HorseSlave Well-known Member

    Where are they made? Are they from within the state or over east?
     
  9. Sharaway

    Sharaway Guest

    Sil because when they compress and dry the hay, most of the weight of hay is in the moisture not the bulk fibre.

    What you are buying is the Bulk Fibre with out the water, why you have to soak it to bring it back to normal hay weight and texture.
     
  10. Horsewest

    Horsewest Well-known Member

    (ssshhh remaani don't tell eveyone my secret, I'm gonna make a fortune! lol)

    Delrae, that is a good point re: show committees. When soaked they are excellent feed source for miniatures/ponies that are prone to founder.

    Jessitrist, the Pea straw contains more protein and calcium than other straws. However, this extra protein may be bound by fibre, making it unavailable to the horse. Therefore, the nutrient content of pea straw should be considered to be similar that of oat or wheat straw despite the higher protein content. What usually stops it being fed is the coarse texture that may discourage some horses from eating it, however in the hay cubes this is not an issue. It is a perfectly safe roughage to feed to horses and has often been fed as a substitute for lucerne. Pea hay is actually quite sweet and palatable.

    Sil, what Sharaway said, when compressed it takes out the moisture content (which is most the weight) which is added back when soaked.

    Sharaway, no idea on price at the moment as still sorting out freight etc. Originally the company was quoted $1000 per pallet just for freight here! Thats down to about $415 now but still damn expensive, however if we can get about 20 pallets over we can halve that again. More info on price etc shortly.

    Horseslave these cubes are from S.A. there is talk of making them in WA at a later date.

    Ilikehorsesdou we are looking warehousing it in WA and distributing it through stockfeed stores, so could hopefully get it there for not too much extra freight.

    Any more questions let me know!


     
  11. sil

    sil Gold Member

    If hay is at 20% moisture and the hay cubes are at 12% I can see why there is a difference but still 8% water content doesn't really attribute to a difference of about 70kg.

    I'm not trying to pick just trying to work out 'how' they are equivalent. The price on the eastern board is quite reasonable and I'd be interested if the value comes out about the same if not better than standard hay.

    From what I can see it's about $20 for 30kg of hay cubes over east and it costs me $8 for a 25kg bale of hay. There is a freight cost involved but still might come out even.
     
  12. springbok

    springbok Well-known Member

    I think they look like wheetbix :D

    *** Wanders off singing "Have you had your wheetbix?" to her horse ***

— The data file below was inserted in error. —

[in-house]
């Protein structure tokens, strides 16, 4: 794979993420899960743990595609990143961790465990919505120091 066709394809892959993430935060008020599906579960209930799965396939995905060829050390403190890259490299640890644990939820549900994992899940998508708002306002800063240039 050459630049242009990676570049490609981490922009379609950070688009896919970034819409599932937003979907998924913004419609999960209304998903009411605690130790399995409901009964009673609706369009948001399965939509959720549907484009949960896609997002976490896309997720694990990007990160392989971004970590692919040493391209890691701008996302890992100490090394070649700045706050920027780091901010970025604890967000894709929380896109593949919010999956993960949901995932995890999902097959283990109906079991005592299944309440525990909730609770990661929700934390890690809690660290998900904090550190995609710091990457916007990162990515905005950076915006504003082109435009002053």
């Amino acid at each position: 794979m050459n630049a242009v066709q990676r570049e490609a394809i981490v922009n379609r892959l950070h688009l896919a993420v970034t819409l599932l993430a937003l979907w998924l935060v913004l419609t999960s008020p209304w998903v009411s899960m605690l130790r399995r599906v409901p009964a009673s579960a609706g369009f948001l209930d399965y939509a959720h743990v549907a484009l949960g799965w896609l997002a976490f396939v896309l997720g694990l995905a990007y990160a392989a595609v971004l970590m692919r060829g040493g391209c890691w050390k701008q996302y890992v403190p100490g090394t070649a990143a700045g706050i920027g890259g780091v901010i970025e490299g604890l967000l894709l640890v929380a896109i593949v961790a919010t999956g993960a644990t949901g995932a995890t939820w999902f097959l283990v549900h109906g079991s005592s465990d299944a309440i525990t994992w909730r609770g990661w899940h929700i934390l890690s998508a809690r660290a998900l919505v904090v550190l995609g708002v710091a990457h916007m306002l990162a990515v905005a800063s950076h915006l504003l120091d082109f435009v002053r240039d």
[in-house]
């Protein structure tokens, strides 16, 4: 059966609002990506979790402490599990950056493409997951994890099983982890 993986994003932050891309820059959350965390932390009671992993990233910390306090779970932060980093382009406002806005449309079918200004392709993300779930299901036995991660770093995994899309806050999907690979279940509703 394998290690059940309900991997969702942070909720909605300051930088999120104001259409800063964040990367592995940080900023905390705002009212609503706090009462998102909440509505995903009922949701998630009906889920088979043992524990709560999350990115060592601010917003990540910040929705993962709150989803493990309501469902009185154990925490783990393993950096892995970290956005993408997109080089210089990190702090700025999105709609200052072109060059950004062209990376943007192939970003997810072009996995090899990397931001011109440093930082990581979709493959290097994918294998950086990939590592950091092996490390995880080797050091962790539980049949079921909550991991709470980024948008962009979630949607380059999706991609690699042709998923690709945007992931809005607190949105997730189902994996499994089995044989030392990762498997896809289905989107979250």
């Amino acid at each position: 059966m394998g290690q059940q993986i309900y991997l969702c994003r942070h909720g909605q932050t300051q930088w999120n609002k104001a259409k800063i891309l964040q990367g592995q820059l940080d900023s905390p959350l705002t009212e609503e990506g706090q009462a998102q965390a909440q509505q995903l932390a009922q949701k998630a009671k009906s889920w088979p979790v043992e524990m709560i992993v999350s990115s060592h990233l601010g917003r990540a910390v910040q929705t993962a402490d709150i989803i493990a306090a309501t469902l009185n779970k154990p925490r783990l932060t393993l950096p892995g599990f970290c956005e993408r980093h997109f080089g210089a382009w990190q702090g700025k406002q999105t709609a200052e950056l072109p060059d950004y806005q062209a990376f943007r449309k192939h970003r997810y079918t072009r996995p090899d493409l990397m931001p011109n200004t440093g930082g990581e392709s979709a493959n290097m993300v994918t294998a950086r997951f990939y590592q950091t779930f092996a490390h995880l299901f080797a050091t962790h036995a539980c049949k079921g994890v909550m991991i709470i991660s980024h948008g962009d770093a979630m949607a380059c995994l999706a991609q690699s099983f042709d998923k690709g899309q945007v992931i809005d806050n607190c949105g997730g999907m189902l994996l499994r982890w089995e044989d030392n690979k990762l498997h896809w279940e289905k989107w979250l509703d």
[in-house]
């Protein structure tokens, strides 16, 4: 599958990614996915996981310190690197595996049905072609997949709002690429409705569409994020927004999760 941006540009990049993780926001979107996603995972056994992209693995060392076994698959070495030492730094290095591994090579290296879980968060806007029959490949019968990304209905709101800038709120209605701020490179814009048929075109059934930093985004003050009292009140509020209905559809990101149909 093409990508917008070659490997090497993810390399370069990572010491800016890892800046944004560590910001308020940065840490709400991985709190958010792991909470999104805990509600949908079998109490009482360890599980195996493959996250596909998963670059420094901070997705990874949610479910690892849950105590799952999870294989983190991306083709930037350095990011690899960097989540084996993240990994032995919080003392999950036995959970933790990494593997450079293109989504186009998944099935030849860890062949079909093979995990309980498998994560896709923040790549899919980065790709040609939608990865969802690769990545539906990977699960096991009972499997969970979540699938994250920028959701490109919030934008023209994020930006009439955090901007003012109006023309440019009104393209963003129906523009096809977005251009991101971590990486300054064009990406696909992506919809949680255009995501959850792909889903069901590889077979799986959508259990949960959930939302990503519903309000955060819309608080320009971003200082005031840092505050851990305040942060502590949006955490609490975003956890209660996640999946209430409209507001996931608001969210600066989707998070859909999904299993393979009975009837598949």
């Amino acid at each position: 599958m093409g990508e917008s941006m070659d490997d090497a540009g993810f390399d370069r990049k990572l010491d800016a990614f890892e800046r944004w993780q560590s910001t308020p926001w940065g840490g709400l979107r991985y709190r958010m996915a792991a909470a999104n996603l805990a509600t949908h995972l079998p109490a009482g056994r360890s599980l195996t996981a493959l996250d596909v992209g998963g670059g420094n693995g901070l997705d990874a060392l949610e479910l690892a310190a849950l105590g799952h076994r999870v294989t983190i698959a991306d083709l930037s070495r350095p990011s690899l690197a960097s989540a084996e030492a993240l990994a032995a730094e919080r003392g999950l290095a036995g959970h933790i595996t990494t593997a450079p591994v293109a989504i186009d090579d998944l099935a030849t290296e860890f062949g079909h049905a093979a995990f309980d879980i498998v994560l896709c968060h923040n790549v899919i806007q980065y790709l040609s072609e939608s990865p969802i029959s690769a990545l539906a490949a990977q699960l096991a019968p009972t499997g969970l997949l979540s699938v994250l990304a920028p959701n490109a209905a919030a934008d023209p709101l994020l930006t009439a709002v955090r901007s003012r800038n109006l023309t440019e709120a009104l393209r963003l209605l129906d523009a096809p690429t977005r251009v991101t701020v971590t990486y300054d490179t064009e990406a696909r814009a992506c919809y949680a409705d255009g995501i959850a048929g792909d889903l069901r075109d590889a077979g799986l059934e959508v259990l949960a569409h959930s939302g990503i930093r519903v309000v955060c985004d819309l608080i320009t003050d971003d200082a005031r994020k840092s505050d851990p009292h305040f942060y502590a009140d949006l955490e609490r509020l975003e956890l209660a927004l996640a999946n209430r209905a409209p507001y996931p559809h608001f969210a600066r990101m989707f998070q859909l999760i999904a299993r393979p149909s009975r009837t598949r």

Sorry, nothing of note to this post - only that I think it's a good idea and once the horses are used it it it'll be very good for those which waste our expensive hay!
     
  13. tammy07

    tammy07 Well-known Member

    i thought the same as u springbok hahahaha im very willing to give it a try my horses are so bad at wasting hay doesnt matter what sort what quality they waste it the only stuff they love is the export bales
     
  14. Horsewest

    Horsewest Well-known Member

    The lady that distrubutes haycubes Australia wide rescues horses and she has given me some before and after shots of her horses that have been fed on hay cubes.

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    Timber was 25yo a the time of her rescue and was also taken in the middle of winter.
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  15. Horsewest

    Horsewest Well-known Member

  16. supersezabell

    supersezabell Well-known Member

    hey louise id defo be interested esp as it would be better in winter as it needs water anyway!, we usually buy 200 bales at a time for roughly $6-$7 a bay so if someone could sort of convert for me bags/prices etc hehe im not the brightest!
     
  17. Sharaway

    Sharaway Guest

    Yes, I hate to say it out loud but we all know that it takes more than Hay Cubes alone to bring horses back from that condition.

    So thats hardly going to win over us jaded lot.

    However for me, the value will be in not having good hay spread for A - B and walked in, pooed on, slept on, wee'ed on, stolen by birds for nest building, you name it, I like to know that the feed I have paid for is eaten not wasted, so much of the hay I buy ends up and paddock filler, or rat bedding etc.

    Its fair to say that a good 10% of hay is wasted, so I would argue to mayself that if you are paying up to 10% more for a product that has zero wastage, then you are not only no worse of, but your horse is better fed.

    That's how my little mind worked it out, then there is the ease of not having to handle heavy bales, and bulk storage, I can store that stuff in drums and stop feeding the rats.The more I think about it the more its win win for me.

    Add me to the I AM SERIOUSLY interested list.
     
  18. Remaani

    Remaani Guest


    Yes i agree with you. ;)

    My horses dont waste hay rolls & i go through 1 ever week & 2 ever 2/3 weeks.....
     
  19. PPH

    PPH Guest

    Also very interested, will come down to cost obviously.
    I use 4 rough cut oaten and 1 lucerne per fortnight for approx $100. What would be the equivelent amount needed for hay cubes and roughly the cost?

    Cheers BM
     
  20. Noah

    Noah Well-known Member

    I was advised not to feed compressed bales (export hay) as I was told that when it is compressed, much of the nutrient content is lost with the moisture being compressed out of the hay. That would be of concern to me.......

    I don't know much about it and haven't looked into it further, but would be interested to know...